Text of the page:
BLVR: Do you ever get distracted while working on the show?

MJ: I definitely get distracted! Especially when working on edits that run over thirty minutes; it’s almost impossible not to. I’m a bit type A about my workflow. I take a twenty-
minute timed break every few hours just to stretch and give my mind a break—sometimes you just gotta force yourself to relax! I tend to look for new music or browse Twitter and Instagram, things that are pretty easy to jump in and out of. 

BLVR: The episode is dominated by Rich’s bizarre non sequiturs and prolonged silences; the tone of the episode—stoner comedy, simultaneously void of content and full of it—is carried almost entirely by the editing: that is, by you. What tone were you going for?

MJ: Once we saw what was happening during the shoot, we had to make a decision about how to approach this episode from an editing standpoint, whether or not to play into how awkward it was or try our best to clean it up and make it run somewhat smoothly. There were definitely conversations about maybe reshooting or looking for another guest, but I thought this could potentially be one of our funnier, more bizarre episodes if we really leaned into the awkwardness of Rich’s nonanswers. I saw it almost as a challenge to see if it was actually possible to make something like that entertaining, or at least watchable.

BLVR: It’s good to hear a little more about how collaboration works behind the scenes at FSR, because another thing I was wondering about was the level of freedom you have, as the editor (or “The Editor,” as you’re called), to inflect and interpret scenes and insert humor as you wish. How does that typically play out?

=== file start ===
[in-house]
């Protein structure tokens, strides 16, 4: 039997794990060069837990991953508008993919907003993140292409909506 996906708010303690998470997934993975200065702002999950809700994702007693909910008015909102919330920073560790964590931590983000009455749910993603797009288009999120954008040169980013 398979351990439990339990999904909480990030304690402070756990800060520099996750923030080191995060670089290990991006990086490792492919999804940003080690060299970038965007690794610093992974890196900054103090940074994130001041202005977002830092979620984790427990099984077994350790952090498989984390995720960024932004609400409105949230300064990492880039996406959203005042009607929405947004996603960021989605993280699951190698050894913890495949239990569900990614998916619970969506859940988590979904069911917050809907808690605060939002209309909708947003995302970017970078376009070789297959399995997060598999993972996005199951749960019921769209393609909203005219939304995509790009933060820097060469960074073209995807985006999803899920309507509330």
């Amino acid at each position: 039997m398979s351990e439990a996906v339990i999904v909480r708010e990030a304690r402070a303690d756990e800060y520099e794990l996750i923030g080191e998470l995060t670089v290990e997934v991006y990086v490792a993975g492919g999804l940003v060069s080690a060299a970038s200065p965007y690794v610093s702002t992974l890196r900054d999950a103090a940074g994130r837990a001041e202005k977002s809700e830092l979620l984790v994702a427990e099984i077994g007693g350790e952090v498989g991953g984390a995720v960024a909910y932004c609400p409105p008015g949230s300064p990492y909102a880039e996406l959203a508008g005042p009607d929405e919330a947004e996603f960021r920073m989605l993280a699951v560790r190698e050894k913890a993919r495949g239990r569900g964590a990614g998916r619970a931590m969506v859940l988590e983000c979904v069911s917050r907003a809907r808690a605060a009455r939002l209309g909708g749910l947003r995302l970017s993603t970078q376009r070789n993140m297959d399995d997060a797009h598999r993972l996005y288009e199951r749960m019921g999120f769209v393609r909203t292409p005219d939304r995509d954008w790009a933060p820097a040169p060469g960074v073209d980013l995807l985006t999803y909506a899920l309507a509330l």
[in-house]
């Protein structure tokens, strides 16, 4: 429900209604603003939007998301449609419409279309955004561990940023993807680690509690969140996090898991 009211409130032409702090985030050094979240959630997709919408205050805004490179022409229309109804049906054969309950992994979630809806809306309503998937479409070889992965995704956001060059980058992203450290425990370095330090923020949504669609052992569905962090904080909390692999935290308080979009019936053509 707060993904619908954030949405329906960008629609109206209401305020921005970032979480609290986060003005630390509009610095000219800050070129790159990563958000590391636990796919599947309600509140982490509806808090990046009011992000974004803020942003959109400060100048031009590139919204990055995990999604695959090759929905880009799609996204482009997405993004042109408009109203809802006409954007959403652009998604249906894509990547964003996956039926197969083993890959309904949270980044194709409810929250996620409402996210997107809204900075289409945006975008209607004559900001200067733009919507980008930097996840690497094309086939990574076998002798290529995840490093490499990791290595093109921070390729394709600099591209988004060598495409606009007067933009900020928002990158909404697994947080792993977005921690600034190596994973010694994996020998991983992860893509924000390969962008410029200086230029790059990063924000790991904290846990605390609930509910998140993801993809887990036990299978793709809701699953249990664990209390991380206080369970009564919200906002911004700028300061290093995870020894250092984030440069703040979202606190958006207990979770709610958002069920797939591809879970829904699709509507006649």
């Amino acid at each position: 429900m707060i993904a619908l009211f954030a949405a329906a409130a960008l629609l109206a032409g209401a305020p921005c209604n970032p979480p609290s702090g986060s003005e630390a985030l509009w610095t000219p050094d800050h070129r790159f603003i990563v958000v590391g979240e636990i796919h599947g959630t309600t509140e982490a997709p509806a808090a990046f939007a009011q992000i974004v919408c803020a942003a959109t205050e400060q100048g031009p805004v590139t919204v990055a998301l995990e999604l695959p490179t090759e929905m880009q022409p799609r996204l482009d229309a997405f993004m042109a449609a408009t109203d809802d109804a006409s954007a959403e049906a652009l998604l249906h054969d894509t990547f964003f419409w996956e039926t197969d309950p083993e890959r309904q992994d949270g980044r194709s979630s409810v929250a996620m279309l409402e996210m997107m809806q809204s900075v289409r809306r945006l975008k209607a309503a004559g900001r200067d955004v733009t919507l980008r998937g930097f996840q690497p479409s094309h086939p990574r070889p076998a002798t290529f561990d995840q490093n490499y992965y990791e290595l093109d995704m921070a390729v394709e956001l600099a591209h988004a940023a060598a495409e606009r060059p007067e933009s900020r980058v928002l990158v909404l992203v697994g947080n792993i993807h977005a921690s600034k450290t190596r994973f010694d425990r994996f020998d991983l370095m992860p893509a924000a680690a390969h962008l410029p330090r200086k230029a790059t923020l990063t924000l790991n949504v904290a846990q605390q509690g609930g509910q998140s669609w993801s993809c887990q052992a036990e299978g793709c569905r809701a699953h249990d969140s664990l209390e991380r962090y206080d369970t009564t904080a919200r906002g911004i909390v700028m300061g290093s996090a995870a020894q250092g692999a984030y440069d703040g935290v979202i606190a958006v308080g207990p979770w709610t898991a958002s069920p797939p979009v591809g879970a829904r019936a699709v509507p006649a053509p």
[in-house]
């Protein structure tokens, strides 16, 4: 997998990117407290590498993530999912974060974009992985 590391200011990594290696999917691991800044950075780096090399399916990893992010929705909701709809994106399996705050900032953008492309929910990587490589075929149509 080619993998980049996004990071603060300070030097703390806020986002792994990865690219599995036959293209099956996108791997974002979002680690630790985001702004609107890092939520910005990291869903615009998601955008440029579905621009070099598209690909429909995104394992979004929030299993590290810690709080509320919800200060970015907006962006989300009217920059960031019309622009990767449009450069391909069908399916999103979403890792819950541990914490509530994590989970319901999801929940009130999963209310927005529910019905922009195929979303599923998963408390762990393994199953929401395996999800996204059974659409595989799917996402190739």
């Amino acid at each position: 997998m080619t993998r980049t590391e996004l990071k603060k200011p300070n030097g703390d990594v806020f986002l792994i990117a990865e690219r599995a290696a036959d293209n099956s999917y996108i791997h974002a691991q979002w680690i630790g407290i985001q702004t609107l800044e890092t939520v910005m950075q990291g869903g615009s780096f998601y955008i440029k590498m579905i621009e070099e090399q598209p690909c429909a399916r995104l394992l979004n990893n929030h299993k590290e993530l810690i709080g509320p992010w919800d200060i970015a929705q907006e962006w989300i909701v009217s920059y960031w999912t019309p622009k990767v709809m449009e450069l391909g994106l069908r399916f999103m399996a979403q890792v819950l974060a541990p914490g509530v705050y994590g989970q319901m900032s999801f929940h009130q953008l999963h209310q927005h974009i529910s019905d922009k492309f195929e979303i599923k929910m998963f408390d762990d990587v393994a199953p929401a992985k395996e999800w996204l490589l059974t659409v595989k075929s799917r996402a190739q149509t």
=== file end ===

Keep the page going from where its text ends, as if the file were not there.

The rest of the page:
MJ: It’ll help to start from the very beginning. When FSR first started, our episodes had almost no “editor’s commentary,” or whatever people see the yellow text as, because we were still trying to figure out the direction of this program and what a “sneaker talk show” would look like. It was honestly pretty dry, listening to two guys talking about sneaker news for almost thirty minutes. I would try to clean up and correct flubs from the hosts, but there were times when I couldn’t help myself and would poke fun and highlight those moments with text or a zoom-in on their faces. Once people started seeing that, both in our team and in our audience, it just made the show itself feel a bit lighter and a bit more like a real conversation than something that was so cleanly edited. I think that’s where the editing really started to develop into its own thing, or character, or whatever people have called it over the years. In a way, I’m glad the show has evolved to where comedy is such a big factor; I think it helps keep things fresh for both myself and the audience.

BLVR: You gesture to the various ways other people have interpreted the yellow text. What terms do you think of it in? That is, if it’s not the editor’s commentary or a character, what is it?

MJ: From the start, I have always pictured the yellow text as my own voice on the show. A lot of the comments tend to be my actual reactions to or thoughts on whatever they’re talking about. I love being able to point out mistakes or contradictions made by either the hosts or the guests on the show, almost like teasing them, in a sense. But at the same time, I think I want the yellow text to serve more as a general voice of reason or maybe a voice for things that the audience themselves might be thinking; I never use “I” in any of the comments for that specific reason.